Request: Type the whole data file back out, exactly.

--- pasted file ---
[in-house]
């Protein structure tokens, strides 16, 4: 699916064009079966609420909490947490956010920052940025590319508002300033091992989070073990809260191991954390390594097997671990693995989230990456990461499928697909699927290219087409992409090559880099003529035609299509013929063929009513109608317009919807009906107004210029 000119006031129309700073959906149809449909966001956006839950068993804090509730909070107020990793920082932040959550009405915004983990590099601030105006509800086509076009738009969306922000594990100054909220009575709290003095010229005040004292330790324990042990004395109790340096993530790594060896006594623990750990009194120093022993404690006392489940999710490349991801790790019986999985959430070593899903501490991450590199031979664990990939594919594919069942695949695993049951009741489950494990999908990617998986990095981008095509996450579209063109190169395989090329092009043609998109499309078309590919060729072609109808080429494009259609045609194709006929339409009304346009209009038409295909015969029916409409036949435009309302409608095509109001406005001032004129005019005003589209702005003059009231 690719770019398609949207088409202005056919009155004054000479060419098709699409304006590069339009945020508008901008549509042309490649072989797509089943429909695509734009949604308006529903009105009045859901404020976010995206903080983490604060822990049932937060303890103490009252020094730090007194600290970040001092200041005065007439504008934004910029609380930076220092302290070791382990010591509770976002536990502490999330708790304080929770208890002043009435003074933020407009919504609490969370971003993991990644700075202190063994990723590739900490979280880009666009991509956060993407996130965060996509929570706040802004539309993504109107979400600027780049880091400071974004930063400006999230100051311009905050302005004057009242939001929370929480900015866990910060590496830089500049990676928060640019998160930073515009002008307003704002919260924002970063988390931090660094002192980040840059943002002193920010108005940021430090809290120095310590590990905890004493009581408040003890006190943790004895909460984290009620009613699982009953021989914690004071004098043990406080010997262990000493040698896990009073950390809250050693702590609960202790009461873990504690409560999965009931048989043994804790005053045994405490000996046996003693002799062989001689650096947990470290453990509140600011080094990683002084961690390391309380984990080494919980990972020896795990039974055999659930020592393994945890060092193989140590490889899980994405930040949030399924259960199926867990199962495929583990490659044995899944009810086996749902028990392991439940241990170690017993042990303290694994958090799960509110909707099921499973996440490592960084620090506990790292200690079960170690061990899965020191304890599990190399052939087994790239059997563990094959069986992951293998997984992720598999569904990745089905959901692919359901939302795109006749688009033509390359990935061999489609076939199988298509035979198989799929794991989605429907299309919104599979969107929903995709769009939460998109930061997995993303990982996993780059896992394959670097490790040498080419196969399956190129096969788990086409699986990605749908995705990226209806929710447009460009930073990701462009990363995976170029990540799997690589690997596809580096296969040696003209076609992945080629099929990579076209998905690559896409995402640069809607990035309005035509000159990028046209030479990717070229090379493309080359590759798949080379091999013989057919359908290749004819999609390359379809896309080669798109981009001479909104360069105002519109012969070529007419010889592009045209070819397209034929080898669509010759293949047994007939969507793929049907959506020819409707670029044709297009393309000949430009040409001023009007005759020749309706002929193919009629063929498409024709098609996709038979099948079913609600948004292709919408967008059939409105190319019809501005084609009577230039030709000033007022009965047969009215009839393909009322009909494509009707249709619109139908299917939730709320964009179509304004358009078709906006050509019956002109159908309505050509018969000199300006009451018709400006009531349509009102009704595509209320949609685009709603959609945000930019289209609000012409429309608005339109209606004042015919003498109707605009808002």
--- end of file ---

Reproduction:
[in-house]
């Protein structure tokens, strides 16, 4: 699916064009079966609420909490947490956010920052940025590319508002300033091992989070073990809260191991954390390594097997671990693995989230990456990461499928697909699927290219087409992409090559880099003529035609299509013929063929009513109608317009919807009906107004210029 000119006031129309700073959906149809449909966001956006839950068993804090509730909070107020990793920082932040959550009405915004983990590099601030105006509800086509076009738009969306922000594990100054909220009575709290003095010229005040004292330790324990042990004395109790340096993530790594060896006594623990750990009194120093022993404690006392489940999710490349991801790790019986999985959430070593899903501490991450590199031979664990990939594919594919069942695949695993049951009741489950494990999908990617998986990095981008095509996450579209063109190169395989090329092009043609998109499309078309590919060729072609109808080429494009259609045609194709006929339409009304346009209009038409295909015969029916409409036949435009309302409608095509109001406005001032004129005019005003589209702005003059009231 690719770019398609949207088409202005056919009155004054000479060419098709699409304006590069339009945020508008901008549509042309490649072989797509089943429909695509734009949604308006529903009105009045859901404020976010995206903080983490604060822990049932937060303890103490009252020094730090007194600290970040001092200041005065007439504008934004910029609380930076220092302290070791382990010591509770976002536990502490999330708790304080929770208890002043009435003074933020407009919504609490969370971003993991990644700075202190063994990723590739900490979280880009666009991509956060993407996130965060996509929570706040802004539309993504109107979400600027780049880091400071974004930063400006999230100051311009905050302005004057009242939001929370929480900015866990910060590496830089500049990676928060640019998160930073515009002008307003704002919260924002970063988390931090660094002192980040840059943002002193920010108005940021430090809290120095310590590990905890004493009581408040003890006190943790004895909460984290009620009613699982009953021989914690004071004098043990406080010997262990000493040698896990009073950390809250050693702590609960202790009461873990504690409560999965009931048989043994804790005053045994405490000996046996003693002799062989001689650096947990470290453990509140600011080094990683002084961690390391309380984990080494919980990972020896795990039974055999659930020592393994945890060092193989140590490889899980994405930040949030399924259960199926867990199962495929583990490659044995899944009810086996749902028990392991439940241990170690017993042990303290694994958090799960509110909707099921499973996440490592960084620090506990790292200690079960170690061990899965020191304890599990190399052939087994790239059997563990094959069986992951293998997984992720598999569904990745089905959901692919359901939302795109006749688009033509390359990935061999489609076939199988298509035979198989799929794991989605429907299309919104599979969107929903995709769009939460998109930061997995993303990982996993780059896992394959670097490790040498080419196969399956190129096969788990086409699986990605749908995705990226209806929710447009460009930073990701462009990363995976170029990540799997690589690997596809580096296969040696003209076609992945080629099929990579076209998905690559896409995402640069809607990035309005035509000159990028046209030479990717070229090379493309080359590759798949080379091999013989057919359908290749004819999609390359379809896309080669798109981009001479909104360069105002519109012969070529007419010889592009045209070819397209034929080898669509010759293949047994007939969507793929049907959506020819409707670029044709297009393309000949430009040409001023009007005759020749309706002929193919009629063929498409024709098609996709038979099948079913609600948004292709919408967008059939409105190319019809501005084609009577230039030709000033007022009965047969009215009839393909009322009909494509009707249709619109139908299917939730709320964009179509304004358009078709906006050509019956002109159908309505050509018969000199300006009451018709400006009531349509009102009704595509209320949609685009709603959609945000930019289209609000012409429309608005339109209606004042015919003498109707605009808002």